Scientific evidence suggests that the dominant cause of climate change is the release of greenhouse gases (GHGs). The World Resources Institute (WRI) estimates that total GHGs were equal to 49.4 Gt CO2e in 2016, with carbon emissions from energy use being the largest source of GHGs, accounting for around 65% of all GHGs.
The estimate of carbon emissions from energy used in the Energy Outlook differs slightly from the WRI definition. The Energy Outlook does not model fugitive methane emissions from the production of hydrocarbons and so they are excluded from the estimates used. The Outlook does, however, include emissions from bunker fuels which are excluded from the WRI definition. Based on the Energy Outlook definition, carbon emissions from energy use in 2016 were 32.9 Gt CO2e, similar to the WRI estimate of 32.3 Gt CO2e.
In addition to carbon emissions from energy use, the WRI estimates that the other main sources of emissions in 2016 were: agriculture (5.8 Gt CO2e); industrial processes (2.8Gt CO2e); land-use and forestry change 3.2 GtC02e); and waste management facilities (1.6 Gt CO2e).
In terms of the carbon emissions from energy use, nearly half of the emissions stem from energy used within industry. The remainder is split roughly evenly between the transport and buildings (including agriculture) sectors.
As the energy transition advances, some emissions can be more readily prevented than others. In particular, carbon emissions from activities or processes which are relatively straightforward or inexpensive to electrify can be reduced as the power sector is increasingly decarbonized. One exception to this is seasonal space heating and cooling demands in buildings. Although these demands can be electrified, the scale of the seasonal fluctuations are hard to meet in a power sector based heavily on intermittent renewable power (see Net Zero).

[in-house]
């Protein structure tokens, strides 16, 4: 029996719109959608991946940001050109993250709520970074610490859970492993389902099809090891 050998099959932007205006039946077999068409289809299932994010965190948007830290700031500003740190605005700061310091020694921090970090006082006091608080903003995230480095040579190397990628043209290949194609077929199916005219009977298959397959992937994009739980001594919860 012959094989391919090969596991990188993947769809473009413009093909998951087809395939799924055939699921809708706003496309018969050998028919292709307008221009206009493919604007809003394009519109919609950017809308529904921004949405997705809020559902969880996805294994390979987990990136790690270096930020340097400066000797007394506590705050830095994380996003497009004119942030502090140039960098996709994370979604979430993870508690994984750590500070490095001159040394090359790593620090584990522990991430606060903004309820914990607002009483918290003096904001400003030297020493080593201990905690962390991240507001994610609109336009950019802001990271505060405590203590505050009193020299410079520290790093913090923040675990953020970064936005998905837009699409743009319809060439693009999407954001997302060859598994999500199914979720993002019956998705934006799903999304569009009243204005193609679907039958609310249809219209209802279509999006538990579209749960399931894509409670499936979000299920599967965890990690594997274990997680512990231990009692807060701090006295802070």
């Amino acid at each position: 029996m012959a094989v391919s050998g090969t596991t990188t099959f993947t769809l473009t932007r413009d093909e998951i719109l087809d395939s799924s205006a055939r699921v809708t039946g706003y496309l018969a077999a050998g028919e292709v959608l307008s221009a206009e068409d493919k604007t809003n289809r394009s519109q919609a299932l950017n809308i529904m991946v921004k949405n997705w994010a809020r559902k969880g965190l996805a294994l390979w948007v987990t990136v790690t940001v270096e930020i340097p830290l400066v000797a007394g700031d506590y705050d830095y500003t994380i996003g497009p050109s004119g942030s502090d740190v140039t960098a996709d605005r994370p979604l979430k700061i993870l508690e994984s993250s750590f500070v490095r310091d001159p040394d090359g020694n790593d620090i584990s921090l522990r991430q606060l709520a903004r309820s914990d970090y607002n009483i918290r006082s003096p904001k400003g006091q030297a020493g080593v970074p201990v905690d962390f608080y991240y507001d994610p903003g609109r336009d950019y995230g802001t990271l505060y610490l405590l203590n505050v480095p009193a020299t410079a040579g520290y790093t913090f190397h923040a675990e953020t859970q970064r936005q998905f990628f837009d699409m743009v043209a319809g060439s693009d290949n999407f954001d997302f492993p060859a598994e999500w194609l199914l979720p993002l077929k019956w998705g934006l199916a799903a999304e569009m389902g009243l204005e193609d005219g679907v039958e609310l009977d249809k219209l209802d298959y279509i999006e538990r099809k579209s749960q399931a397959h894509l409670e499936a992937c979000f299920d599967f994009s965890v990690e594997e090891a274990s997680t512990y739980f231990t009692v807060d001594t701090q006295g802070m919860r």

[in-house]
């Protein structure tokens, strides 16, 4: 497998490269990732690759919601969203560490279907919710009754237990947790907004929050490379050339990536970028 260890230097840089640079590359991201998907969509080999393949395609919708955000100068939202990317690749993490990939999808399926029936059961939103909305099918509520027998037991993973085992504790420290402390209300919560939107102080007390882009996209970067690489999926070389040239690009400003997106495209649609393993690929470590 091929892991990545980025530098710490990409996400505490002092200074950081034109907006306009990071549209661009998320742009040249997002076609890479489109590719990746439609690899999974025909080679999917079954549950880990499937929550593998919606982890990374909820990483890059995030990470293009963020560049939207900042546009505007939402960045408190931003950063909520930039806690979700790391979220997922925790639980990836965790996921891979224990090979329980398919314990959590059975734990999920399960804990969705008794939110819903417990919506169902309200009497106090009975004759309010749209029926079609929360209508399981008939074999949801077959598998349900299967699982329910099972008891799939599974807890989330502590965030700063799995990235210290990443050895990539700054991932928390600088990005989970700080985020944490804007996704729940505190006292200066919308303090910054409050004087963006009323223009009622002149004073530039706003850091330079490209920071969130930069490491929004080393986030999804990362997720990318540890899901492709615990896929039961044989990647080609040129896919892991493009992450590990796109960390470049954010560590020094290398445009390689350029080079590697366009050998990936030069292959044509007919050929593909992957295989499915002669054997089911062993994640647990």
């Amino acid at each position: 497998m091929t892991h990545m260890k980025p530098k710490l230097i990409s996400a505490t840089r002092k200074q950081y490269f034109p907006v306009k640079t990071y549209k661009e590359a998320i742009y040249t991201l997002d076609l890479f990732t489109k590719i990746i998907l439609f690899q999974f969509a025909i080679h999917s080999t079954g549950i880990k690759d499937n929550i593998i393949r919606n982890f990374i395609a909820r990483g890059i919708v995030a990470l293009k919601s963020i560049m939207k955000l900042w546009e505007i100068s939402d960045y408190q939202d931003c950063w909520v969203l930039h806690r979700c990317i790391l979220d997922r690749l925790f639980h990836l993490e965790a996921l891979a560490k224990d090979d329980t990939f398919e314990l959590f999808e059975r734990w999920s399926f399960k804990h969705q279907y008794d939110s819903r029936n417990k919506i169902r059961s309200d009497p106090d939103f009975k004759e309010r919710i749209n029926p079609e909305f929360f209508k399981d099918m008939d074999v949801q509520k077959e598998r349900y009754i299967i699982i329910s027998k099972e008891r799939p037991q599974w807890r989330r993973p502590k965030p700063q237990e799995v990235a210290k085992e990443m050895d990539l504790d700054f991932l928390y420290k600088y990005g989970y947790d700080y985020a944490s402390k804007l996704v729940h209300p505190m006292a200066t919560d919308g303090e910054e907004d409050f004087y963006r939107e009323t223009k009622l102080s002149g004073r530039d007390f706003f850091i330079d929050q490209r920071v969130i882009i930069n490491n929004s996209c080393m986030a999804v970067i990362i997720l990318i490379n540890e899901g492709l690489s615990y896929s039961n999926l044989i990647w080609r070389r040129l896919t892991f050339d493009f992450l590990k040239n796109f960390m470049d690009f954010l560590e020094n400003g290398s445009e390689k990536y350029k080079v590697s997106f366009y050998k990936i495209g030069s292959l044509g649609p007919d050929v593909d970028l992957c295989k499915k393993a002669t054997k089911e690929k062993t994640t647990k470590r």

The majority of emissions which are hard-to-abate stem from activities or processes that are difficult to electrify and so need alternative sources of low carbon energy. This includes high temperature industrial processes, such as those used in iron and steel, cement and chemicals. It also includes long-distance transportation services, including heavy duty trucks, aviation and marine.
The world economy continues to grow over the next 30 years, driven by increasing wealth and living standards in the developing world, but at a slower rate than in the past.
Global GDP annual growth averages around 2.6% (on a 2015 Purchasing Power Parity basis) in all three scenarios. This growth is considerably slower than its average over the past 20-years, in part reflecting the persistent impact of Covid-19 on economic activity. See below for a discussion of the treatment of Covid-19 in this year’s Energy Outlook.
The weaker economic growth than in the past also reflects the assumed increasing impact of climate change on the productive potential of the economy (see Climate change, below, and Estimates of climate change on GDP growth for a discussion of this impact).
The expansion in global activity is supported by population growth, with the world’s population increasing by over 2 billion people to around 9.6 billion by 2050.
But the most important factor underpinning global growth is increasing productivity (GDP per head) – and hence prosperity (income per head) – which drives around 80% of the expansion in global GDP over the Outlook.
Developing economies account for over 80% of the growth in the world economy, with China and India contributing around half of that increase.
The growth in global activity and prosperity is underpinned by continuing high levels of urbanization, which is often an integral part of the development process leading to increasing levels of industrialization and productivity. Countries which are projected to have a relatively fast pace of urbanization over the next 30 years – that is, the level of urbanization is projected to increase by at least a third by 2050 – contribute well over half of the increase in world output over the Outlook, despite making up less than a third of global GDP in 2018.